Did you know, for example, that the World Health Organization has ranked the U.S. 37th in the world for healthcare outcomes, which puts us on par with Serbia? We hear about healthcare and disease everyday, but do we really know what all the information circulating about means for our health? "We don't have healthcare," Dr. Weil said. "We have disease management."
Dr. Weil attributes the root problems causing "disease management," to the unimaginable and rising cost of healthcare. We literally cannot afford to get sick. Why the high costs? Dr. Weil talked about two main reasons: 1. We don't talk about prevention (or, not enough); and 2. Medicine is dependent on high-cost technology.
Why, then, aren't we serious about prevention? What's holding us back? What can we do?
"The real meat of prevention is lifestyle medicine," Dr. Weil said. And, "if we are going to see meaningful healthcare reform, it will have to come from you."
So, how can you get started?
Here are some changes we can demand immediately, Dr. Weil's Call to Action. This list has been adapted from information included in "Why Our Health Matters" program materials.
1. Ban direct-to-consumer marketing and advertising by big pharma.
The pharmaceutical industry is the most profitable in the country, with sales totaling about $643 billion a year. Most pharmaceutical companies spend a lot of their budget on advertising, which has created a skewed view of how health care works, that there is a “pill for every health problem.”
2. Create a National Institute of Health and Healing at the NIH and fund it generously.
Medicine needs to “return to its roots,” to focus on the natural healing power of humans. Research into the body’s ability to defend itself and regenerate will help achieve this. As a result, we will create and improve treatment and therapies that are less invasive and expensive.
3. Create an Office of health and Promotion within the U.S. Department of Health and Human Services and fund it appropriately.
Obesity kills about 400,000 people a year; yet, we spend 40 times more on the health risks of terrorism than obesity. The emphasis should be on prevention, not on treating disease. Education about nutrition, exercise, and healthy lifestyle is the most effective way to “defeat the epidemic of obesity, diabetes, high blood pressure, and conditions that lead to life-threatening diseases.”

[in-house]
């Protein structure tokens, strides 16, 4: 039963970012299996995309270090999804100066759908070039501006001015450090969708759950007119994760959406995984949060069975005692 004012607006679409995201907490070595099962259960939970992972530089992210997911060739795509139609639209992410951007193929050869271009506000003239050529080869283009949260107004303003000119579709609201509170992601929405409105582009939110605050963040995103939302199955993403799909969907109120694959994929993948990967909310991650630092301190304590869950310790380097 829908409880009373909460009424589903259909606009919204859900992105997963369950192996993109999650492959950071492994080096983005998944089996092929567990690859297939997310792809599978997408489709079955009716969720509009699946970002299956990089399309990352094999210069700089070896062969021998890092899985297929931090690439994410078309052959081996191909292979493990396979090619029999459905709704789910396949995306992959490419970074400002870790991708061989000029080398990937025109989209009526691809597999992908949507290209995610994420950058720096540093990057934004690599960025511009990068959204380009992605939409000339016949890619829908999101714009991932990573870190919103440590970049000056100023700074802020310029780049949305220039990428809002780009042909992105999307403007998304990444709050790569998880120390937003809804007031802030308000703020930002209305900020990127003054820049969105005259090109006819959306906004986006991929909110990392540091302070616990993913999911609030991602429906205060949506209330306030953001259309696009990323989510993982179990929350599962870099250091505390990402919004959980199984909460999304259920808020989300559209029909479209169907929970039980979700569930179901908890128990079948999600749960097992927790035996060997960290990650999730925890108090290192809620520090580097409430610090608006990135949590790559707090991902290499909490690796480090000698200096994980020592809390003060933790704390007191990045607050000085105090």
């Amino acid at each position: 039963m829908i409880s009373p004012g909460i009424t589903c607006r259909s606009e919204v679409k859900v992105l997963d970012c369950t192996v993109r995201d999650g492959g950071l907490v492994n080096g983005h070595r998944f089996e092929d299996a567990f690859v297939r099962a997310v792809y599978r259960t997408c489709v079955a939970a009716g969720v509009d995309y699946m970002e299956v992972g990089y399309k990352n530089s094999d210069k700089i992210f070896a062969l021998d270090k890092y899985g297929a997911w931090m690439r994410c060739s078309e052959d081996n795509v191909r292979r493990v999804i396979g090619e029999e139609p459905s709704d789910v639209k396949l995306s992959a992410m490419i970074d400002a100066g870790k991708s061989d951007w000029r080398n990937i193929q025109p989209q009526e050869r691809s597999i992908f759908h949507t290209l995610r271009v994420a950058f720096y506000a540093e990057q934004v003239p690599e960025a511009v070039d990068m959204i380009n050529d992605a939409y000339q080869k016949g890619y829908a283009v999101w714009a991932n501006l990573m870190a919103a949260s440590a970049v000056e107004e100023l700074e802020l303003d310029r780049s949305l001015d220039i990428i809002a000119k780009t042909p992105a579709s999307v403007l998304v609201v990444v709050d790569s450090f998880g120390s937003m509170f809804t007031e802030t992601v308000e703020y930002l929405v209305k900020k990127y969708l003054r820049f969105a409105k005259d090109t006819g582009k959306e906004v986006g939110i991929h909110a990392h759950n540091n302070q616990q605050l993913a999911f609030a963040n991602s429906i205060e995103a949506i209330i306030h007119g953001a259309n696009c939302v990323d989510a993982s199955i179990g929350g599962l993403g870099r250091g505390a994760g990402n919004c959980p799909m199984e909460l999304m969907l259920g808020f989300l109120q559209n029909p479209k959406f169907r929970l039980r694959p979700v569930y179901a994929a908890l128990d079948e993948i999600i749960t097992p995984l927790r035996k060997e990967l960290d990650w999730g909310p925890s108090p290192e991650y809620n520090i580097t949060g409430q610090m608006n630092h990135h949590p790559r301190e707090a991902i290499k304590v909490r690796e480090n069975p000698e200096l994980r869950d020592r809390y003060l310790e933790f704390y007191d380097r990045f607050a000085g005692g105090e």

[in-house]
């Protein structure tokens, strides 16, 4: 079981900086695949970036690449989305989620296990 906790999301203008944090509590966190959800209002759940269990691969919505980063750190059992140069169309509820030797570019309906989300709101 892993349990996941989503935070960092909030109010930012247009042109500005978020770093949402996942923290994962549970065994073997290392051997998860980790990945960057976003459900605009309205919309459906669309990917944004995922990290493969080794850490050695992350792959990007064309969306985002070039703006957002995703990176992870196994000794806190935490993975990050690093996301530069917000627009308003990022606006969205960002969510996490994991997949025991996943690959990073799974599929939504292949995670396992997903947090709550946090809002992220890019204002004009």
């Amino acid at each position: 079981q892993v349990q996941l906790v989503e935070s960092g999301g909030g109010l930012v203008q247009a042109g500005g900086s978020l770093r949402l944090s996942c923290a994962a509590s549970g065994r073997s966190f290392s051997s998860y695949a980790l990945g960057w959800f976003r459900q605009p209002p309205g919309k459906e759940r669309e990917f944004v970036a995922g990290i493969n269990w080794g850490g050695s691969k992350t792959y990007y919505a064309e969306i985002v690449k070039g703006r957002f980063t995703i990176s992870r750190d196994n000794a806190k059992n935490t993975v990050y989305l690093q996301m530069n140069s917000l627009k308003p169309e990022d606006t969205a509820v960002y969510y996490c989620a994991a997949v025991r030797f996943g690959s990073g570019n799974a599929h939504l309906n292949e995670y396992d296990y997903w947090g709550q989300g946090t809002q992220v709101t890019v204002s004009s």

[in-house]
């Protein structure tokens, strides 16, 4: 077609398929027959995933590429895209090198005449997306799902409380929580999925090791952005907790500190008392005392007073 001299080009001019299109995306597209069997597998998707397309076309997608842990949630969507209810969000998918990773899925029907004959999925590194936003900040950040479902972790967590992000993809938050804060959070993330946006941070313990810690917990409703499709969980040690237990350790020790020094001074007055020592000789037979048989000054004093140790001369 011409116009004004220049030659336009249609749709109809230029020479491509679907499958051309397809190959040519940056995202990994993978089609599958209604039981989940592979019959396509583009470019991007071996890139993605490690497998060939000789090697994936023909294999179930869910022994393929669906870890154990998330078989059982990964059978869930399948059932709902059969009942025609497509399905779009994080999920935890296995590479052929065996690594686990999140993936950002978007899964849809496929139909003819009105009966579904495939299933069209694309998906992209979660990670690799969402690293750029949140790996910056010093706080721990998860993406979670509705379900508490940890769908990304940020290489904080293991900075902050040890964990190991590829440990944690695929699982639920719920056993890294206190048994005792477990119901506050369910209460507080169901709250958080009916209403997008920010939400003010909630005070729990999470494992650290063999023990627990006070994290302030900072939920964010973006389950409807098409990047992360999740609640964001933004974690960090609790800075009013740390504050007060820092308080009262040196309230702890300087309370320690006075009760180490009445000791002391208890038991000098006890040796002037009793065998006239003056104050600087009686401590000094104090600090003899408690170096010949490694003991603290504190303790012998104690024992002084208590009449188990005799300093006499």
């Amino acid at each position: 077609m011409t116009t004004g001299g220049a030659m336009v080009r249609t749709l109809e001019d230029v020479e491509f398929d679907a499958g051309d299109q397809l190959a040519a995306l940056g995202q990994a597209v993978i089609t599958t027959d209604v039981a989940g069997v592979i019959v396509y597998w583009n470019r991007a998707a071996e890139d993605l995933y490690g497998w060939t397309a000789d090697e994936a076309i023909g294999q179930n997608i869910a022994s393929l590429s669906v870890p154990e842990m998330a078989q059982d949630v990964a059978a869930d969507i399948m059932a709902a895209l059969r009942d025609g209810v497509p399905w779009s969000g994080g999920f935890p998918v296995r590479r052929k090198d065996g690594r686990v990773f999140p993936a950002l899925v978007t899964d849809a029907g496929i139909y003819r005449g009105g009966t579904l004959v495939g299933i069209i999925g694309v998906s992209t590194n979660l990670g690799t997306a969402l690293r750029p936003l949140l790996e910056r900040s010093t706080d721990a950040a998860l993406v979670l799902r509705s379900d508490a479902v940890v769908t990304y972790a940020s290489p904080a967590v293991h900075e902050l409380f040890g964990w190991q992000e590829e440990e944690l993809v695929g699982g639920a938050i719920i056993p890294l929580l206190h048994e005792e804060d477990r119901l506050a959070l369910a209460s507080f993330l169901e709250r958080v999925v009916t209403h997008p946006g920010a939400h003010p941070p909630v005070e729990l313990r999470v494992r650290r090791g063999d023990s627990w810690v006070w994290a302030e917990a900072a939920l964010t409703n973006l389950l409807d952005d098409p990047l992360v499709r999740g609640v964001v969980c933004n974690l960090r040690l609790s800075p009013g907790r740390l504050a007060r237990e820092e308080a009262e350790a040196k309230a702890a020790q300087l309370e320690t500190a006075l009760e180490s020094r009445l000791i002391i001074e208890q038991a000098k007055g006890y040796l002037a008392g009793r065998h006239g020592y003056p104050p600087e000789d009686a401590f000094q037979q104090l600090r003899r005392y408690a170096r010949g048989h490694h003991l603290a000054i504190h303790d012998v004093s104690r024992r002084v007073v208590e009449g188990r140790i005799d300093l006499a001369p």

4. Teach health promotion and integrative medicine at medical schools and residency programs.
We need “hands-on primary care physicians” who can education their patients about prevention of disease in addition to strategies for disease management and crisis intervention.
5. Require insurers to cover health promotion and integrative care.
Today, millions of Americans are taking supplements, practicing yoga, and using other natural modalities, which are all preventative measures that will “keep them out of the doctor’s office and drive down the costs of treating serious problems like heart disease and diabetes.” Yet, insurance companies do not cover these activities.
6. Establish an Office of Health Education within the U.S. Department of Education.
Healthy habits needs to start young. An Office of Health Education would make nutrition, diet, an integral part of every child’s education and would promote new and more meaningful ways to teach health.
7. Learn how to take care of yourself.
“You can’t afford to get sick, and you can’t depend on the present health care system to keep you well.” You have to make the right lifestyle choices to protect and maintain your body’s health.